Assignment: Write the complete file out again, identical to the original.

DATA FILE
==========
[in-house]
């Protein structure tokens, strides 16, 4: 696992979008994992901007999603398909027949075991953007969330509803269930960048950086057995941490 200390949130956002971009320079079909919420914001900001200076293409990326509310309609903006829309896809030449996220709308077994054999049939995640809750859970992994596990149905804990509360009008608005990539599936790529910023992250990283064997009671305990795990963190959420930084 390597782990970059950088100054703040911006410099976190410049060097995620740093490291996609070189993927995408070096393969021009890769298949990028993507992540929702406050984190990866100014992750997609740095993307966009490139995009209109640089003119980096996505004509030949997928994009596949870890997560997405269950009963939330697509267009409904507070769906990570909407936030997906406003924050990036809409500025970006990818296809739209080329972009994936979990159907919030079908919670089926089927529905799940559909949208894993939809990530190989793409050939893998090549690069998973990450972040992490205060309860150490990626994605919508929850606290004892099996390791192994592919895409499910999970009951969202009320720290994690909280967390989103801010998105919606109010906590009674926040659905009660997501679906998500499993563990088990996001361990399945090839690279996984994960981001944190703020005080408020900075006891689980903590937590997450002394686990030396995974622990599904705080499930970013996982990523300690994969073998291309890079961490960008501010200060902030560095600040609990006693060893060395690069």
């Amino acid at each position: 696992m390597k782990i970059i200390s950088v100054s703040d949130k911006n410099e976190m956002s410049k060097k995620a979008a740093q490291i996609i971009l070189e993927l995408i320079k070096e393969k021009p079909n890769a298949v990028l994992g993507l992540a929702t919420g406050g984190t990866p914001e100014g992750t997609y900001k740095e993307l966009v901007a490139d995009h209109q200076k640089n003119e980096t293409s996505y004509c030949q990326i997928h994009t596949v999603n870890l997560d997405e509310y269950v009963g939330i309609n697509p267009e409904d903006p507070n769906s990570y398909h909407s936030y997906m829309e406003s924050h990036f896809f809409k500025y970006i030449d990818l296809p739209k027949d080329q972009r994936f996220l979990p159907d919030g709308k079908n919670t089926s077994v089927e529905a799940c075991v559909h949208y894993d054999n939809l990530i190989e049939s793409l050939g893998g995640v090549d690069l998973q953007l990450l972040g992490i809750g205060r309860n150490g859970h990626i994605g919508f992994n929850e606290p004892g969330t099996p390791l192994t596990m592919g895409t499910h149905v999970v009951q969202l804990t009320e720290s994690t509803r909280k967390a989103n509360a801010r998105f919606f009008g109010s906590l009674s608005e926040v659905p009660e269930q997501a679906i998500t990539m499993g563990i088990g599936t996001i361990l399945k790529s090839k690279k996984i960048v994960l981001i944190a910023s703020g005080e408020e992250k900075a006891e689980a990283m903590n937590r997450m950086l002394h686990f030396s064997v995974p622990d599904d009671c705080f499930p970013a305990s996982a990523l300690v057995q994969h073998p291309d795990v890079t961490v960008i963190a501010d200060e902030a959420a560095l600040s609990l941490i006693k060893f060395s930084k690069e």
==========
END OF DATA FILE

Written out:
[in-house]
């Protein structure tokens, strides 16, 4: 696992979008994992901007999603398909027949075991953007969330509803269930960048950086057995941490 200390949130956002971009320079079909919420914001900001200076293409990326509310309609903006829309896809030449996220709308077994054999049939995640809750859970992994596990149905804990509360009008608005990539599936790529910023992250990283064997009671305990795990963190959420930084 390597782990970059950088100054703040911006410099976190410049060097995620740093490291996609070189993927995408070096393969021009890769298949990028993507992540929702406050984190990866100014992750997609740095993307966009490139995009209109640089003119980096996505004509030949997928994009596949870890997560997405269950009963939330697509267009409904507070769906990570909407936030997906406003924050990036809409500025970006990818296809739209080329972009994936979990159907919030079908919670089926089927529905799940559909949208894993939809990530190989793409050939893998090549690069998973990450972040992490205060309860150490990626994605919508929850606290004892099996390791192994592919895409499910999970009951969202009320720290994690909280967390989103801010998105919606109010906590009674926040659905009660997501679906998500499993563990088990996001361990399945090839690279996984994960981001944190703020005080408020900075006891689980903590937590997450002394686990030396995974622990599904705080499930970013996982990523300690994969073998291309890079961490960008501010200060902030560095600040609990006693060893060395690069």
């Amino acid at each position: 696992m390597k782990i970059i200390s950088v100054s703040d949130k911006n410099e976190m956002s410049k060097k995620a979008a740093q490291i996609i971009l070189e993927l995408i320079k070096e393969k021009p079909n890769a298949v990028l994992g993507l992540a929702t919420g406050g984190t990866p914001e100014g992750t997609y900001k740095e993307l966009v901007a490139d995009h209109q200076k640089n003119e980096t293409s996505y004509c030949q990326i997928h994009t596949v999603n870890l997560d997405e509310y269950v009963g939330i309609n697509p267009e409904d903006p507070n769906s990570y398909h909407s936030y997906m829309e406003s924050h990036f896809f809409k500025y970006i030449d990818l296809p739209k027949d080329q972009r994936f996220l979990p159907d919030g709308k079908n919670t089926s077994v089927e529905a799940c075991v559909h949208y894993d054999n939809l990530i190989e049939s793409l050939g893998g995640v090549d690069l998973q953007l990450l972040g992490i809750g205060r309860n150490g859970h990626i994605g919508f992994n929850e606290p004892g969330t099996p390791l192994t596990m592919g895409t499910h149905v999970v009951q969202l804990t009320e720290s994690t509803r909280k967390a989103n509360a801010r998105f919606f009008g109010s906590l009674s608005e926040v659905p009660e269930q997501a679906i998500t990539m499993g563990i088990g599936t996001i361990l399945k790529s090839k690279k996984i960048v994960l981001i944190a910023s703020g005080e408020e992250k900075a006891e689980a990283m903590n937590r997450m950086l002394h686990f030396s064997v995974p622990d599904d009671c705080f499930p970013a305990s996982a990523l300690v057995q994969h073998p291309d795990v890079t961490v960008i963190a501010d200060e902030a959420a560095l600040s609990l941490i006693k060893f060395s930084k690069e």